Hey folks, I believe I promised to show you all the first of my sponsored recipes this weekend. So, to get things started, I’m going to take a look at what can be done with The Chilli Project‘s 💰Fatalii Chilli Salt💰.
A delightfully citrus-tinged, mellow and peppery, yellow chilli product which really brings out the freshness of my fried padrons.
And sure, I’ve talked about this appetiser in the past but never quite like this. Not with today’s blend of african chilli salt and earthy, indian spices, pushing the peppers’ own nuttiness to the next level, while also bringing forth subtle fruity hints which I never knew were there before.
If you like padrons, you’ll love this brand new take on them and, while they might not be in season right now, the middle of january is when I most often see them in stores. So there’s no easier time to give this dish a go!
To make it, you will need:
4 tablespoons olive oil
4 tablespoons mustard oil
1 teaspoon coriander seeds
And a wide pan with a lid.
Now I talked about this in an earlier padron recipe but, while its drier, earthier taste makes a world of difference to these peppers, the precautions surrounding mustard oil are a bit weird. It’s commonly used in indian cooking, yet not considered safe to sell as a food product in its pure form.
This strikes me as particularly peculiar because what little evidence of it doing harm exists is in animal testing, not human studies, and its human use has proven quite extensive over the years. But, regardless of the reasons, the bottom line is that you can only purchase mustard oil as either a hair or massage product. Or as part of a blend.
So, if the idea of cooking with a non-food product worries you, then you won’t be able to follow today’s recipe to the letter and will have to track down one of those commercially available blends, I’m afraid. But the result should still be the same: Eight tablespoons of mixed, roughly fifty fifty, mustard and non-mustard oils, ready to be heated in a wide pan.
From there, throw in the teaspoon of coriander seeds and warm them up, on medium, for about five minutes. Stirring so that the seeds brown evenly.
At the very first sign of your oil smoking, drop the heat down as low as it will go and chuck in the peppers, leaving the stems on to provide handholds, come eating time. At this point, your oil will spit quite considerably, so be sure to have your pan lid ready. Not to cover the peppers, as that will only trap the steam, but to shield yourself as you jiggle the pan and coat them in your flavoured oil.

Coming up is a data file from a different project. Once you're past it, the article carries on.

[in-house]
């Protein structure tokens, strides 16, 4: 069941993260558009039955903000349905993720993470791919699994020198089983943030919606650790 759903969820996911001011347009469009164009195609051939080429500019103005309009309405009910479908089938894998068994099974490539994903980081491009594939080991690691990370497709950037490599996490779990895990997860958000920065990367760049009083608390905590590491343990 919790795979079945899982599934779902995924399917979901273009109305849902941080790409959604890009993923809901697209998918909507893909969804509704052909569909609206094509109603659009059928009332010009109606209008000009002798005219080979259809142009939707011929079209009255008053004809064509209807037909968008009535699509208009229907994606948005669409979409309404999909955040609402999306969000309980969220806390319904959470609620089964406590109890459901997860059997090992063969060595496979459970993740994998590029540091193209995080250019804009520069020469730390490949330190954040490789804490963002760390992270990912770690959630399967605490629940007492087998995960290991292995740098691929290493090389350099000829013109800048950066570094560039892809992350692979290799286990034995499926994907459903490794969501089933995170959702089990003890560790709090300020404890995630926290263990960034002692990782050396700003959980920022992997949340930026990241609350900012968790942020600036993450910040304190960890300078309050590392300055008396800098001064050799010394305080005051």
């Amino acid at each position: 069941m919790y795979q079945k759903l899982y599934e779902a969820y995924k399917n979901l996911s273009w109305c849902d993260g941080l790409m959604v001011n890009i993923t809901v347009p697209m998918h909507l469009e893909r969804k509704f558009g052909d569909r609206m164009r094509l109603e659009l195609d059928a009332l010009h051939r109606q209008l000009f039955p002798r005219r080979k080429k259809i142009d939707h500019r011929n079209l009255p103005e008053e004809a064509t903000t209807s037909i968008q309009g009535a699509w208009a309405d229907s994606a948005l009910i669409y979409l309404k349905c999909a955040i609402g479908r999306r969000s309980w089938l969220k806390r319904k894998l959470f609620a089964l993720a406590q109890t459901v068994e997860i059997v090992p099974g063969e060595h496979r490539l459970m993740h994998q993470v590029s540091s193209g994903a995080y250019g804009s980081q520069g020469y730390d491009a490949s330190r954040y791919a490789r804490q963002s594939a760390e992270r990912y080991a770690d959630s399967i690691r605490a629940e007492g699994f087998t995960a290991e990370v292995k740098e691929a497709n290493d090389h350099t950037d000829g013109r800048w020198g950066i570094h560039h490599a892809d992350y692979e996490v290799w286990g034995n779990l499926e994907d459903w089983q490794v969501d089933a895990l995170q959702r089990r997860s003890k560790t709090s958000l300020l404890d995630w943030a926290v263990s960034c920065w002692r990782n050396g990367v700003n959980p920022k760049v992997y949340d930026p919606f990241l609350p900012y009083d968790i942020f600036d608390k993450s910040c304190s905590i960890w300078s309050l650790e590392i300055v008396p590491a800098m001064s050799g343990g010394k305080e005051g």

After two to three minutes, things should have calmed down somewhat, making it safe to go in and flip the chillies with a spatula or wooden spoon. By which point their undersides should be darkening and blistered.
Continue cooking them the same way on the other side and then serve onto a plate, lined with kitchen roll to absorb any excess oil.
This is a bar snack, intended to be salty, so you really do want to use more than you first think. And it also helps us to get the full effect of that mellow, yet citrussy fatalii. Its lemon-like overtones bringing out a subtle fruitiness in the padrons, themselves, and turning almost zesty when they hit the coriander. Which, in turn, provides a strong sense of indian spices and a bold, smoky finish, to complement the earthy mustard oil and further enhance the nuttier side of the fried chillies.
They may be simple and they may not look like much but the end results of this recipe are a beautiful balance of spanish, indian and african flavours which truly left me speechless, when I first cooked them.
All given a low
heat, in the back of my mouth, by The Chilli Project‘s salt. Rendering the rare
hotter ones much less of a shock than usual.
I made these again the very next night and I mean it when I say that they are now, without a shadow of a doubt, my favourite way to eat these peppers. The results of this recipe were utterly astounding!